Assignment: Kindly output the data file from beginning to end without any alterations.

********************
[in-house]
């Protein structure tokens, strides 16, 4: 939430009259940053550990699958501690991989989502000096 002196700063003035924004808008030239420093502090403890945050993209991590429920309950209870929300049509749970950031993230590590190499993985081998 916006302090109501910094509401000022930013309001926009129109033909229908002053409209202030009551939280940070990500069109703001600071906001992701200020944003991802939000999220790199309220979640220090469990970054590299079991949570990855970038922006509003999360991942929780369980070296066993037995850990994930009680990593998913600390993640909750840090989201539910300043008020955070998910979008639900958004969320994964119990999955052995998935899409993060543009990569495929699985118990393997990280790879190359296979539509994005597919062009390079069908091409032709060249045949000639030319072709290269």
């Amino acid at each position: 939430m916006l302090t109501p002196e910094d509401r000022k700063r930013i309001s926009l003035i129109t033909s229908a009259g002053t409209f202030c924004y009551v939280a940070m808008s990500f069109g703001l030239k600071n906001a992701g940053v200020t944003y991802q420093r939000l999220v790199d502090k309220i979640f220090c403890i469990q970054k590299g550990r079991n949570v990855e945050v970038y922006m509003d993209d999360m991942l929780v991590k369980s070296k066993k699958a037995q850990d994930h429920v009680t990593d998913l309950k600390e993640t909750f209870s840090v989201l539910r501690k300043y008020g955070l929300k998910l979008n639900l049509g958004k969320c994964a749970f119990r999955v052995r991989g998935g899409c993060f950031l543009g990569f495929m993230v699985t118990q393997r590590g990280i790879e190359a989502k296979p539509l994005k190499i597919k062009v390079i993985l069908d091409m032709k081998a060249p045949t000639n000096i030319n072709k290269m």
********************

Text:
[in-house]
């Protein structure tokens, strides 16, 4: 939430009259940053550990699958501690991989989502000096 002196700063003035924004808008030239420093502090403890945050993209991590429920309950209870929300049509749970950031993230590590190499993985081998 916006302090109501910094509401000022930013309001926009129109033909229908002053409209202030009551939280940070990500069109703001600071906001992701200020944003991802939000999220790199309220979640220090469990970054590299079991949570990855970038922006509003999360991942929780369980070296066993037995850990994930009680990593998913600390993640909750840090989201539910300043008020955070998910979008639900958004969320994964119990999955052995998935899409993060543009990569495929699985118990393997990280790879190359296979539509994005597919062009390079069908091409032709060249045949000639030319072709290269």
């Amino acid at each position: 939430m916006l302090t109501p002196e910094d509401r000022k700063r930013i309001s926009l003035i129109t033909s229908a009259g002053t409209f202030c924004y009551v939280a940070m808008s990500f069109g703001l030239k600071n906001a992701g940053v200020t944003y991802q420093r939000l999220v790199d502090k309220i979640f220090c403890i469990q970054k590299g550990r079991n949570v990855e945050v970038y922006m509003d993209d999360m991942l929780v991590k369980s070296k066993k699958a037995q850990d994930h429920v009680t990593d998913l309950k600390e993640t909750f209870s840090v989201l539910r501690k300043y008020g955070l929300k998910l979008n639900l049509g958004k969320c994964a749970f119990r999955v052995r991989g998935g899409c993060f950031l543009g990569f495929m993230v699985t118990q393997r590590g990280i790879e190359a989502k296979p539509l994005k190499i597919k062009v390079i993985l069908d091409m032709k081998a060249p045949t000639n000096i030319n072709k290269m």